Are you ready to deal with “denial of sleep” attacks? Those are attacks using malicious code, propagated through the Internet of Things, aimed at draining the batteries of your devices by keeping them awake.
Security. threats extend well beyond denial of sleep: “The IoT introduces a wide range of new security risks and challenges to the IoT devices themselves, their platforms and operating systems, their communications, and even the systems to which they’re connected.
Analytics. IoT will require a new approach to analytics. “New analytic tools and algorithms are needed now, but as data volumes increase through 2021, the needs of the IoT may diverge further from traditional analytics,” according to Gartner.
Device (Thing) Management. IoT things that are not ephemeral — that will be around for a while — will require management like every other device (firmware updates, software updates, etc.), and that introduces problems of scale.
Low-Power, Short-Range IoT Networks. Short-range networks connecting IT devices will be convoluted. There will not be a single common infrastructure connecting devices.
Low-Power, Wide-Area Networks. Current solutions are proprietary, but standards will come to dominate.
Processors and Architecture. Designing devices with an understanding of those devices’ needs will require “deep technical skills.”
Operating Systems. There’s a wide range of systems out there that have been designed for specific purposes.
Event Stream Processing. “Some IoT applications will generate extremely high data rates that must be analyzed in real time.
Platforms. “IoT platforms bundle many of the infrastructure components of an IoT system into a single product.
Standards and Ecosystems. as IoT devices proliferate, new ecosystems will emerge, and there will be “commercial and technical battles between these ecosystems” that “will dominate areas such as the smart home, the smart city and healthcare.
IFTTT gives you creative control over the products and apps you love.
it is as important as a concept, as it is a real, pragmatic approach to information and hardware.
It shows clearly, how programming becomes prevalent (even for no programmers) and why coding needs to be taught at school from a very early age
it provides a glimpse of what the Internet of Things will look like: Unique hardware with software triggers/actions is great for controlling your home: UP by Jawbone, Withings, SmartThings, the WeMo devices, and Harmony remotes from Belkin, Netatmo Weather Station, Philips Hue lightbulbs, and Google Glass have all been around a while. New hardware includes Amazon Echo, Automatic car connectors, Whistle Activity Monitors, Fitbit, GE Appliances, and the Nest Leaning Thermostat and Nest Protect $99.00 at Nest smoke detectors. (PC Magazine)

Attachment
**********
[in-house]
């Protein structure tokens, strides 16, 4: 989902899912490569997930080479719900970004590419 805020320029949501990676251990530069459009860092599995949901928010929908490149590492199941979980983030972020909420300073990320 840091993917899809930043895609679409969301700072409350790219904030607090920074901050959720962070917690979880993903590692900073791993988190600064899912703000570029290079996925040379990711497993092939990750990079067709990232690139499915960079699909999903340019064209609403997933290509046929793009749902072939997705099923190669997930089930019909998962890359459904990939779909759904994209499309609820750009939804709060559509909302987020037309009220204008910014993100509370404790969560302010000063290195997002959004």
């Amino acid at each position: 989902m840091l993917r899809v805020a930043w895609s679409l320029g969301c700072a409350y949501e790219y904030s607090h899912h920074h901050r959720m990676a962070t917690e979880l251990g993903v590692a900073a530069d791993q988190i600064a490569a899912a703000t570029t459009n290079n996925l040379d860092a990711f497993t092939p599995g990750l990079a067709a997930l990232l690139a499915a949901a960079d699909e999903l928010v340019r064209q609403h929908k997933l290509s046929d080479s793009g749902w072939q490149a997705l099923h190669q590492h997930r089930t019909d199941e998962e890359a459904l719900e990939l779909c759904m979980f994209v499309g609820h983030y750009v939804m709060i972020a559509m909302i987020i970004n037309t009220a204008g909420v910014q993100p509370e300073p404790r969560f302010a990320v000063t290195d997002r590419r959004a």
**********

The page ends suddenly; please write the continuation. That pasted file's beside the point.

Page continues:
Will students be wearing their tech in virtual classrooms in five years? Wearable devices, adaptive technologies, and the Internet of Things are just some of the new tech researchers say is shaping the near future of higher education.
In 1 Year or Less: BYOD and the flipped classroom.
“Employers and higher education institutions are finding that when given the opportunity to choose their device, users are saved from the effort and time needed to get accustomed to new devices and can therefore accomplish tasks with more ease and efficiency.”
“Flipped learning is seen as especially suited for higher education because the rearranging of class time gives students in large introductory lecture courses more opportunity to engage and interact with their peers.”
In 2-3 Years: Makerspaces and wearable devices.
Makerspaces have the “benefit of engaging learners in creative, higher-order problem solving through hands-on design, construction and iteration.”
“Wearable technology is poised to see significant growth in the coming years, spurring experimentation in higher education because the demand for wearables is seen to be coming in large part from college-aged students.”
In 4-5 Years: Adaptive technologies and the Internet of Things.
“Adaptive technology is seen as a means to break free of a “one-size-fits-all” approach to education and is suited well for online and hybrid learning environments, “where student activities are conducted virtually and can be monitored by software and tracking applications.”
The Internet of Things pushes information to learners from their surroundings. “For instance, a learner exploring a city with a rich historical past can explore their environment through an architectural, political, or biological lens, depending on how the surroundings are equipped.”
From the NMC Horizon Report 2015: Higher Education Edition